# Samples from Conditional Posterior Distribution

Let us consider the following Hierarchical Bayesian model:

• w \sim\ Beta(20, 20)
• K = 6
• a = w * (K - 2) + 1
• b = (1 - w) * (K - 2) + 1
• theta \sim\ Beta(a, b)
• y \sim\ Bern(theta)

The above is the example of figure 9.3 in the book Doing Bayesian Data Analysis by John Kruschke.

I use the pymc3 to construct the model as follows:

import numpy as np
import pymc3 as pm
import arviz as az

K = 6
D = np.array([1, 1, 1, 1, 1, 1, 1, 1, 1, 0, 0, 0])

with pm.Model() as mdl:

w = pm.Beta('w', alpha=20., beta =20.)
a = w * (K - 2) + 1
b = (1 - w) * (K - 2) + 1
theta = pm.Beta('theta', alpha=a, beta=b)
y = pm.Bernoulli('y', p=theta, observed=D)
trace = pm.sample(10000, tune=3000)


My question is the following:

• How can I compute the conditional posterior probability p(theta|w=0.25,D)? In other words how can I obtain samples from the conditional posterior distribution of theta|w=0.25, D?

Can you just set w=0.25?

You can indeed just set w=0.25 and re-sample the model. In this case the model is simple and sampling is cheap, so it’s probably the way to go. I just wanted to add that if the model were expensive to sample, you could also get conditional probabilities from the joint posterior using boolean masks. The only wrinkle is that, since w is a continuous variable, you’re not going to have any samples at exactly w=0.25 from which to construct the conditional distribution. To get around this, I binned the values of w into chunks of width 0.1, so I built p(\theta | w \in [0.2, 0.3), D):

bins = np.linspace(0.2, 0.8, 7)
axes = az.plot_pair(trace, var_names=['w', 'theta'], marginals=True)
main_plot = axes[1][0]
ymin, ymax = main_plot.get_ylim()
main_plot.vlines(bins, ymin=ymin, ymax=ymax, ls='--', color='k', zorder=3)


The conditional probability you are interested in is the cluster of points in the first bin, between 0.2 and 0.3. It’s pretty far out on the tail, so there isn’t much to go on (hence the wider bin size).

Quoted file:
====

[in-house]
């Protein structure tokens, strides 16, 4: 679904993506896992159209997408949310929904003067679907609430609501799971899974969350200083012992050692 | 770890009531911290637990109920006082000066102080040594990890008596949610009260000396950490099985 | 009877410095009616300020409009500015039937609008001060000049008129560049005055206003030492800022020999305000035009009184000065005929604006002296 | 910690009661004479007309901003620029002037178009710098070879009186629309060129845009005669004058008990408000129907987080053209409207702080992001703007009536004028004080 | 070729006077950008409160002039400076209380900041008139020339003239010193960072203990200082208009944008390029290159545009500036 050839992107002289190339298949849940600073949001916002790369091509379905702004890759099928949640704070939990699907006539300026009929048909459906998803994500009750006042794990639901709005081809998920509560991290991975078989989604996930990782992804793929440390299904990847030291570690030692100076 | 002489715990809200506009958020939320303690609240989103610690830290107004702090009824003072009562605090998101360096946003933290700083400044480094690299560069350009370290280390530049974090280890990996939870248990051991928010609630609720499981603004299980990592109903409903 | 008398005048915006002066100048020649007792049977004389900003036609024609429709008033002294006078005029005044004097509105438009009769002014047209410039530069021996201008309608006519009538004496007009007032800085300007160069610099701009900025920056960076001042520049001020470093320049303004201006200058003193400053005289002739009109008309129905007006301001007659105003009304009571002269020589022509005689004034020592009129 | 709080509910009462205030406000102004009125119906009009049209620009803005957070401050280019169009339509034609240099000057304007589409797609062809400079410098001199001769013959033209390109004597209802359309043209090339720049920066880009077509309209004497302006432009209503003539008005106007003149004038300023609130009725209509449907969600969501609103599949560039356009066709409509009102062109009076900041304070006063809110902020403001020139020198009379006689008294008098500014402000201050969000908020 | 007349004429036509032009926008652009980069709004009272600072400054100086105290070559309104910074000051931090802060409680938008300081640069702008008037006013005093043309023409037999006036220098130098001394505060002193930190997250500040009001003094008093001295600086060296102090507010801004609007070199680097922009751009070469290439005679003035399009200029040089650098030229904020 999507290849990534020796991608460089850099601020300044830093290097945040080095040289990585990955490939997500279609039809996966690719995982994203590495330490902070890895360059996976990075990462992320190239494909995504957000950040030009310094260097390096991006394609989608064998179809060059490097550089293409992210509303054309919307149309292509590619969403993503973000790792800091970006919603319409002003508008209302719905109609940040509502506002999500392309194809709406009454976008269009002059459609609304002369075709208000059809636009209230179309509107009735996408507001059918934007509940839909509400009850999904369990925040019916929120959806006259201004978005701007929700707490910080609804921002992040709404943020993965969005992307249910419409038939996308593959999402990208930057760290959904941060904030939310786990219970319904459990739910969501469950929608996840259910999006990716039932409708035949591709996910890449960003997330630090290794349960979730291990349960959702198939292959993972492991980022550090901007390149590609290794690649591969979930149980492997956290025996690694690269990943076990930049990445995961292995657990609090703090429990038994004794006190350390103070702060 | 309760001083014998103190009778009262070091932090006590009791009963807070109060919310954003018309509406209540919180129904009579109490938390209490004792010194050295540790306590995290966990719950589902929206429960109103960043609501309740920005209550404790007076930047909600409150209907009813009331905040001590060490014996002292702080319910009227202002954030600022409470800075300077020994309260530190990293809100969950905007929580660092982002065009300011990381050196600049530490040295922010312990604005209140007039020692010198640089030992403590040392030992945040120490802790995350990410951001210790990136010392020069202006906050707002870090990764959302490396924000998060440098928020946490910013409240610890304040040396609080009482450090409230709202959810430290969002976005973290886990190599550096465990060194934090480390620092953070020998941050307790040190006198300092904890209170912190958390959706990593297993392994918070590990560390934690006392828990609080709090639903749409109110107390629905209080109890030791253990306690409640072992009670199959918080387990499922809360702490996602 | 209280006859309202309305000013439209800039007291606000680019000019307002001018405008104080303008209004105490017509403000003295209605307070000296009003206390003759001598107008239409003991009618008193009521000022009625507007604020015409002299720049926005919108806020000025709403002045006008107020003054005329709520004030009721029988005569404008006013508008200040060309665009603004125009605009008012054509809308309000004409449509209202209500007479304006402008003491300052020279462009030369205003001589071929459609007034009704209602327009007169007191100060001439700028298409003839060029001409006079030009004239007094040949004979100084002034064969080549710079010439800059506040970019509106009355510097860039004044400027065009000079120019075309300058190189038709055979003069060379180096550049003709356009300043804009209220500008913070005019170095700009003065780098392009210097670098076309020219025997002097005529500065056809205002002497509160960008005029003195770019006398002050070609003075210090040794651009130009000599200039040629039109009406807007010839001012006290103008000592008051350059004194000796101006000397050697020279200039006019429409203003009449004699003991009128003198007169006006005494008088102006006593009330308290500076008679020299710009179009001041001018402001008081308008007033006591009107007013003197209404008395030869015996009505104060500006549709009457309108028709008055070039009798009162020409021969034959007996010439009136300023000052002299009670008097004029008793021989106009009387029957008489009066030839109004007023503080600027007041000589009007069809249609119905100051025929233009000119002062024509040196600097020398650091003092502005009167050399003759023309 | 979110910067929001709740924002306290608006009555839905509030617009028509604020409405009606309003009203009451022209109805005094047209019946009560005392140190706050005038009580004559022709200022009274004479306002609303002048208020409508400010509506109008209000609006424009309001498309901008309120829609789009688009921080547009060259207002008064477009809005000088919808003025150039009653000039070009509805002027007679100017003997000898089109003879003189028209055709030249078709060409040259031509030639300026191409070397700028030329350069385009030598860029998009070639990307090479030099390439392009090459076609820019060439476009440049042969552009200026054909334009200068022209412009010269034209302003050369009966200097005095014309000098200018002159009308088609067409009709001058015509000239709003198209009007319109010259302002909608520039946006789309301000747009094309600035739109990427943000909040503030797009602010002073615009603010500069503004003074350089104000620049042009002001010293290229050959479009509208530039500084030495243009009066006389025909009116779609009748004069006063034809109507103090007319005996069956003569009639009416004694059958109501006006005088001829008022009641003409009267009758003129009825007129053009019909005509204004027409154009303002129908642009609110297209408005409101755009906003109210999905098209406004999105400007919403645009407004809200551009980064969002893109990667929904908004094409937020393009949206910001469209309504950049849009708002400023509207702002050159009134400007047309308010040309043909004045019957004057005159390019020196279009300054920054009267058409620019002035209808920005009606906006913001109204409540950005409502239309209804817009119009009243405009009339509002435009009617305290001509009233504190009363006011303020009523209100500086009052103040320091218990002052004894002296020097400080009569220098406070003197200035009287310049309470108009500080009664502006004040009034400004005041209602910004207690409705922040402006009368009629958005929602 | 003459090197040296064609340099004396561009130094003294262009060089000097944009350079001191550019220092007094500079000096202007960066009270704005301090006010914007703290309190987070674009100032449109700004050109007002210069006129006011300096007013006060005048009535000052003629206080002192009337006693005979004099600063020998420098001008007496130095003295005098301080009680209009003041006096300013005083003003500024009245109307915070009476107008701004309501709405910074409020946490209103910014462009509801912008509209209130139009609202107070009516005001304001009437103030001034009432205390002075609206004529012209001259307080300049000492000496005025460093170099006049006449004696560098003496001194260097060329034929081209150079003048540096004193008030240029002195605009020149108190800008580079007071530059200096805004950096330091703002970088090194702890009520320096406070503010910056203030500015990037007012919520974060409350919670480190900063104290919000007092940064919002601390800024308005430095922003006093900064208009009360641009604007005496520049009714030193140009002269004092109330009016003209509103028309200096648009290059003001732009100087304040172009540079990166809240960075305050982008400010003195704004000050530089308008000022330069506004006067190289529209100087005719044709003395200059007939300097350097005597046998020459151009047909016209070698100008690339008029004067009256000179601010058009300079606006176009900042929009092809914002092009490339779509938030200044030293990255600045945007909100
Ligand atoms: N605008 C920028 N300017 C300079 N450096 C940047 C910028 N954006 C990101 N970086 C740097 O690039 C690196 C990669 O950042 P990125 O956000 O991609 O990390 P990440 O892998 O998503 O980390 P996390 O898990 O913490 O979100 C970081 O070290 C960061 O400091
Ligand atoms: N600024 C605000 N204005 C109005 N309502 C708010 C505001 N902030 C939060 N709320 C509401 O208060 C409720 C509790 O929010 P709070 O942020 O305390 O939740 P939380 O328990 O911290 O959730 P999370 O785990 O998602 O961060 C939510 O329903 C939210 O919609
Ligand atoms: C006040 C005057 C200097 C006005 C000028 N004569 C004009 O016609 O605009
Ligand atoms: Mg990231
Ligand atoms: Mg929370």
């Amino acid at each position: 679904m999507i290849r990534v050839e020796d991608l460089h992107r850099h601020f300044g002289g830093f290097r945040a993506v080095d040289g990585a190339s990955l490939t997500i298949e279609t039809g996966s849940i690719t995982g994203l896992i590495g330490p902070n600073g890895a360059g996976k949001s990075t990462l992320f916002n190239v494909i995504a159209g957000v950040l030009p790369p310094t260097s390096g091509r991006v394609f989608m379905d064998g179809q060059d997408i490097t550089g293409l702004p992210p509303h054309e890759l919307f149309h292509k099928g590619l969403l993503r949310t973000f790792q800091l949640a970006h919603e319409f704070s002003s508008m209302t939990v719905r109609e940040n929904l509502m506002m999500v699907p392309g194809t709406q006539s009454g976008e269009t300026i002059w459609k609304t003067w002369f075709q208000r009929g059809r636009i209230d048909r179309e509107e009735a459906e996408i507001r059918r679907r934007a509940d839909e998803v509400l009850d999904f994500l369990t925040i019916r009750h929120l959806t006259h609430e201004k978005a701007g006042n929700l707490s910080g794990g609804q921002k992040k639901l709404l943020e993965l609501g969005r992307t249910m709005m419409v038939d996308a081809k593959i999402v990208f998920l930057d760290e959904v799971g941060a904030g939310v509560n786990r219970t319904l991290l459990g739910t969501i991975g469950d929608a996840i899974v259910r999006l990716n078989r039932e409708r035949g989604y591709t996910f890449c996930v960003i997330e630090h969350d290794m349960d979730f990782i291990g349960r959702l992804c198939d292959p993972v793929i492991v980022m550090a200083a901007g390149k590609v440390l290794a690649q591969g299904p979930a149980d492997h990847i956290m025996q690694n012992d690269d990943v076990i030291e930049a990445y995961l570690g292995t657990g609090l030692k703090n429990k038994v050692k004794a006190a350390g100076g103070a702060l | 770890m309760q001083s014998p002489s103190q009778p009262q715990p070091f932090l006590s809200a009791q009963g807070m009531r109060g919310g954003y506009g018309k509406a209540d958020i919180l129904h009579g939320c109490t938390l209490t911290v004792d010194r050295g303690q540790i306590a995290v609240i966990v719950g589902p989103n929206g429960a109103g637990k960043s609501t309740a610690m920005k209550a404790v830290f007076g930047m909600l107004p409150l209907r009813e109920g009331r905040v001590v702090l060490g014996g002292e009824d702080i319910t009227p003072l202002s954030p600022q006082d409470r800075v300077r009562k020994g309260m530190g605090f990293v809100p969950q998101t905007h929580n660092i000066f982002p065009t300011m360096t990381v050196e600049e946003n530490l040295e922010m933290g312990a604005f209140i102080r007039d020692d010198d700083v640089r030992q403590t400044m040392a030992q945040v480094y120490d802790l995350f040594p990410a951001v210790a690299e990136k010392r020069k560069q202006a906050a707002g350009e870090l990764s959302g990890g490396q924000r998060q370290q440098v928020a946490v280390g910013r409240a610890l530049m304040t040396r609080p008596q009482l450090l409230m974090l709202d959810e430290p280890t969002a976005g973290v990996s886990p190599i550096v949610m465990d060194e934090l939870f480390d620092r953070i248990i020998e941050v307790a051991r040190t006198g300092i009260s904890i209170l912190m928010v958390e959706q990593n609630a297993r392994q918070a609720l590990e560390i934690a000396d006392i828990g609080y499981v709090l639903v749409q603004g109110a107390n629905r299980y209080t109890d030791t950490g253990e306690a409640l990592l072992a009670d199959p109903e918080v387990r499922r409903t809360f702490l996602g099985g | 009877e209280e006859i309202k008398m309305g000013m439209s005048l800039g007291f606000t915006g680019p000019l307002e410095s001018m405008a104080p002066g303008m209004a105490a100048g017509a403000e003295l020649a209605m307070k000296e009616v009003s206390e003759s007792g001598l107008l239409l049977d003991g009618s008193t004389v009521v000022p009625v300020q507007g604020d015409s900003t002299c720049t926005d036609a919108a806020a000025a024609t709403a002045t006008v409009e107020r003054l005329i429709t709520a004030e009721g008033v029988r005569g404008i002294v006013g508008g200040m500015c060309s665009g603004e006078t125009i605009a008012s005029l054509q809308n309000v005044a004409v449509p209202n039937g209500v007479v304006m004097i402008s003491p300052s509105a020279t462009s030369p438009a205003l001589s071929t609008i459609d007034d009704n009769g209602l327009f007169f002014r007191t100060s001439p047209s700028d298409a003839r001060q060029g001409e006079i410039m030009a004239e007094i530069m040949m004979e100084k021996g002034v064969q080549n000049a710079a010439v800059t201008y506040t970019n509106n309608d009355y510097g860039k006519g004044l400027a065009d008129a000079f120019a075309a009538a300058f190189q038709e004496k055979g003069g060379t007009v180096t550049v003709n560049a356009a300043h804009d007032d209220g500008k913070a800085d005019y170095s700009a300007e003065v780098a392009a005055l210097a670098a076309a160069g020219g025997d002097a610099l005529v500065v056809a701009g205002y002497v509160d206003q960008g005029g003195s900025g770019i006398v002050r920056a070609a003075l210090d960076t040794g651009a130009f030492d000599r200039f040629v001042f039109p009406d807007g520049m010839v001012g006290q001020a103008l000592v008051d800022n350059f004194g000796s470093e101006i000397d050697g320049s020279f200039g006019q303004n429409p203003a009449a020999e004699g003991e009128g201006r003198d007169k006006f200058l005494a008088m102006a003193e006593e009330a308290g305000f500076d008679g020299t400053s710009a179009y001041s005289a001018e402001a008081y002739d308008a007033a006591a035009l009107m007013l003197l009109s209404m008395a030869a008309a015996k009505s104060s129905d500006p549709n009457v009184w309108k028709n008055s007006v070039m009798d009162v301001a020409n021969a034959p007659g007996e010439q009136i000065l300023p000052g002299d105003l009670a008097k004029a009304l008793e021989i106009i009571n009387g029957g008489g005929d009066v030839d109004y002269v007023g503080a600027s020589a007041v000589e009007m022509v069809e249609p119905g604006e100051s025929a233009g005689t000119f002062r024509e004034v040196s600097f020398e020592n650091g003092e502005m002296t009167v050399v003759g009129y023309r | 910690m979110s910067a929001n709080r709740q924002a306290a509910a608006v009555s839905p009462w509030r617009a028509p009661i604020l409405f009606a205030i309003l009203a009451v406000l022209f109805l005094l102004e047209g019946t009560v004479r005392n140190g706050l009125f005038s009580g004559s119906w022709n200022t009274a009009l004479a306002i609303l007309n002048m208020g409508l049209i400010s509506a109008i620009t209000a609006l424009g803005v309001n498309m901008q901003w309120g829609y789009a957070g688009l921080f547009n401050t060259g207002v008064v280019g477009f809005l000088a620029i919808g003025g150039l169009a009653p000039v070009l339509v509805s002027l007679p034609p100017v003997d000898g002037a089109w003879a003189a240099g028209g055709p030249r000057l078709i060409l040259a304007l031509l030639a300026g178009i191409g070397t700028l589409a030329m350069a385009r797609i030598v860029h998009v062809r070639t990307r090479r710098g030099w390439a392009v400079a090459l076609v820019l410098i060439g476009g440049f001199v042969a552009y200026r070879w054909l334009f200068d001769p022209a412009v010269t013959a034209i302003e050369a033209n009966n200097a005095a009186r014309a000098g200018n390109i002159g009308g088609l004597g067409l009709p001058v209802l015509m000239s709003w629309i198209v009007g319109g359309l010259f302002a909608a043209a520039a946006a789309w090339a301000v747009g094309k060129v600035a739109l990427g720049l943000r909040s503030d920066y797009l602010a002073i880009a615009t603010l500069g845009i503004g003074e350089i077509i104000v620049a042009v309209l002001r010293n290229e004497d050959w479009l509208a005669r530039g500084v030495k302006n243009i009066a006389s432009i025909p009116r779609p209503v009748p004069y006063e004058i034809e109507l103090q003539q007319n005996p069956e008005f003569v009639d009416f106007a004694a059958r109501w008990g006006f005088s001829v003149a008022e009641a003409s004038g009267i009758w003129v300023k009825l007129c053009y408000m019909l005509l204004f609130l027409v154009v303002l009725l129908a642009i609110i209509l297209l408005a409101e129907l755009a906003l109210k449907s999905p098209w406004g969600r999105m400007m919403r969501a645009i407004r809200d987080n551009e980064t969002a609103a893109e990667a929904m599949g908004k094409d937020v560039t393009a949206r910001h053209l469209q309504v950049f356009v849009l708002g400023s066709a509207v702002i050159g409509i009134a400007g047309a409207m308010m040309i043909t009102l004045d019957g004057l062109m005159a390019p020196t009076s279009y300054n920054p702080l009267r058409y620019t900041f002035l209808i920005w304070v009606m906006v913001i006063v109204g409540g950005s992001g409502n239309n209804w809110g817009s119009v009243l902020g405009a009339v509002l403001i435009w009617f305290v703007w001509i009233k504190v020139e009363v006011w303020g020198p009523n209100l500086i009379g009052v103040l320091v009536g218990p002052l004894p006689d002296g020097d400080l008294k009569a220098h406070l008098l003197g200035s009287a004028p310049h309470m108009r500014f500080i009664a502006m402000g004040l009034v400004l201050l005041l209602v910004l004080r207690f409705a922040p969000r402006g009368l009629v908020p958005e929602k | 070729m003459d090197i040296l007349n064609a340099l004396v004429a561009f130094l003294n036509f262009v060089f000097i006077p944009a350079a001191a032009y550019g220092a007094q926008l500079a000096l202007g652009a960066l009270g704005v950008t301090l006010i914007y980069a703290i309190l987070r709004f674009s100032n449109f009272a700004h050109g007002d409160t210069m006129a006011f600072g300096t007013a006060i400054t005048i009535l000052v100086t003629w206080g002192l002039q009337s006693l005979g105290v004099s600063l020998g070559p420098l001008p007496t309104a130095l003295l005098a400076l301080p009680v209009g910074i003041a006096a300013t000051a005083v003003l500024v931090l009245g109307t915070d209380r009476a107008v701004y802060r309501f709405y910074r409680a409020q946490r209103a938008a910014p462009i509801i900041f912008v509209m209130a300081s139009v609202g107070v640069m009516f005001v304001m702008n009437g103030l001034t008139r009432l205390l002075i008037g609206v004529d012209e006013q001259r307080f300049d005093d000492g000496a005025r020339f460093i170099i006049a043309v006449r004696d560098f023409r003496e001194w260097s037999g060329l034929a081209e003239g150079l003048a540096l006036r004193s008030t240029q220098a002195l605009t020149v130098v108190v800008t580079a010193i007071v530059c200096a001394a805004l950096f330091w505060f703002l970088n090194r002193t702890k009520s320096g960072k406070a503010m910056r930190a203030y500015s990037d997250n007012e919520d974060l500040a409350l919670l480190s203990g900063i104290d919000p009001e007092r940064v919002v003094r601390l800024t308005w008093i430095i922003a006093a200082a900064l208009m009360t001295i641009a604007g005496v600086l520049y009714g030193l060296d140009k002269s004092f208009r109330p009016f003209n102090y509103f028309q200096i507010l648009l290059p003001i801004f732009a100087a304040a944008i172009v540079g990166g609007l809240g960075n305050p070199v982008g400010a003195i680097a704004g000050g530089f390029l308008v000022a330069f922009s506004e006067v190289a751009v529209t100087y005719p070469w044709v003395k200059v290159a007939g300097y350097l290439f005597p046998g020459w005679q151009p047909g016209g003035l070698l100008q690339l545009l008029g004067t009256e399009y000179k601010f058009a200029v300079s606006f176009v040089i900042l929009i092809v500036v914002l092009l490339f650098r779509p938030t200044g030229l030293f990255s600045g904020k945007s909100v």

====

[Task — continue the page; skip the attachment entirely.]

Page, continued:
You can grab values of theta in that bin, and then sample from these points as your conditional posterior:

w_bins = np.digitize(post['w'], bins=bins)
theta_given_w25 = post['theta'][w_bins == 1]


For comparison, this “tabular” method gives the conditional posterior mean of theta as 0.6141472 and std of 0.10960547, while resampling the model with w=0.25 gives the mean as 0.611 and std of 0.113, so you can see they are roughly equivalent.

1 Like

Thank you very much for the great answer.

I fully understand the second way using boolean masks. Actually that is what I thought at first. The problem is if I wanted the conditional probability at w = 0.10 where I haven’t any samples?

Also, by re-sample the model do you mean to re-run the full code by setting w = 0.25?

The conditional probability at w = 0.1 might just be 0. Thems the breaks.

Exactly, replace w = pm.Beta('w', alpha=20., beta =20.) with w = 0.25. The sampler started complaining about convergence when I did it, which is normal because we know we’re in a very flat region of the likelihood space (i.e. there’s not much information out there for the sampler to go on). I imagine if you put in w=0.1 it will crash and burn. But it’s worth a try!

Thank you very much.

When I run the sampler with w = 0.10 and computed the average of the samples actually it returned 0.5779 which is very very close to the value computed from grid approximation (0.5778) .

1 Like